It is predicted by Japanese government that labor shortage in the care industry will be up to 377,000 by 2025. To address this problem, the government has created 4 kinds of visa to attract foreign nationals to enter Japan and work in care facilities, including: EPA Care Worker under Designated activities, Care Worker under Technical intern training, Care Worker under Specified skilled worker, and Nursing care. Though most foreign care workers are under the former two visas as they are started early, the latter two are really attractive for either easy to be eligible or possible for permanent residence.
This article is going to introduce these visas and their pros and cons. And the absolutely necessary Qualification of Certified Care Worker for working as a care worker in Japan will also be talked about.
Japan has contracted bilateral Economic Partnership Agreements (EPA) with Indonesia, Philippines, and Vietnam to accept foreign care workers since 2002. Foreign nationals from these countries can come to Japan, undergo training while working, and aim for Qualification of Certified Care Worker. If they obtained the qualification they can work and live in Japan permanently by renewing the Designated activities visa. The accepting facilities of EPA Care Workers can be welfare universities or nursing facilities. Candidates will be eligible for Certified Care Worker Examination after studying for two years or working for three years.
The pros of working as EPA Care Worker in Japan include that permanent residence may be possible, workplaces are managed well by accepting facilities, and allowances can be received from government. The cons may be that only foreign nationals from the above three countries have the chance, and if candidates failed to obtain the qualification they have to go back to their home country.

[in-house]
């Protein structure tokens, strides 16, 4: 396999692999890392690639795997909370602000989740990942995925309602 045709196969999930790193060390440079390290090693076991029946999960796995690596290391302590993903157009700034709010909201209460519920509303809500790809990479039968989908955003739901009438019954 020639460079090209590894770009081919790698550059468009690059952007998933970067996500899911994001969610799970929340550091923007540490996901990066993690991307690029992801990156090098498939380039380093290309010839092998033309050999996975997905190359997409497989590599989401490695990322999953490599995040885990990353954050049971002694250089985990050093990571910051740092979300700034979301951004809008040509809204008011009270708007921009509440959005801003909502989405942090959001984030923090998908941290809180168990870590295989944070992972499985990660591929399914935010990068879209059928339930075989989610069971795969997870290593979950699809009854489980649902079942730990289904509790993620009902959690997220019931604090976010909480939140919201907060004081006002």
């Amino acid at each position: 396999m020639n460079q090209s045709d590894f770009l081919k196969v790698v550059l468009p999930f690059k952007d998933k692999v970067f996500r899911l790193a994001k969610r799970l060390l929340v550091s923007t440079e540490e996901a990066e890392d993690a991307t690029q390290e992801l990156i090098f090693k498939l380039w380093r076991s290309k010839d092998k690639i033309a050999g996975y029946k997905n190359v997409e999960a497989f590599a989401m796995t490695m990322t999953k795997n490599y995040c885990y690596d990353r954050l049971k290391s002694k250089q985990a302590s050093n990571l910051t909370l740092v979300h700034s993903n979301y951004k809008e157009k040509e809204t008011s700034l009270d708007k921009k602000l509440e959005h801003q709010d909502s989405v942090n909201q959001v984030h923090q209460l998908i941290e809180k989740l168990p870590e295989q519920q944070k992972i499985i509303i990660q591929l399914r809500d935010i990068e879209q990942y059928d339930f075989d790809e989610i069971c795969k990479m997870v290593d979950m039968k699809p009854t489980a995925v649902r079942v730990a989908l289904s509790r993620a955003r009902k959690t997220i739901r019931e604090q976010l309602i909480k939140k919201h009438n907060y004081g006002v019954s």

Care Worker is one of the job categories allowed for Technical intern training, which aims at contributing to developing countries by providing work opportunities to their nationals for a certain period of time and transferring skills, technologies, or knowledge to them. Trainees from China, Vietnam, Philippines, India, Thai, etc, come to Japan, work and study at nursing facilities. Just as this visa's purpose, trainees have to leave Japan after staying for a maximum of 5 years if they fail to change to other valid residence status.
The pros of working as a care worker under Technical intern training include that trainees can learn technologies and contribute to their own countries. The cons include that this visa can't lead to a permanent residence, only nationals of some countries can be eligible, people may have to pay to dealers in order to become a trainee, and changing jobs or companies is impossible.
A newly established residence status with care worker also included in allowed 14 job categories, aims at introducing non-Japanese blue-collar workers to Japan. Other than expertise in the field, applicants only need to pass Japanese language test and skills test to be eligible. This residence status has two types No. 1 and No. 2, in which the latter allows a permanent residence but the former only allows a maximum of 5-years stay. While care worker is not applicable to Specified skilled worker No. 2.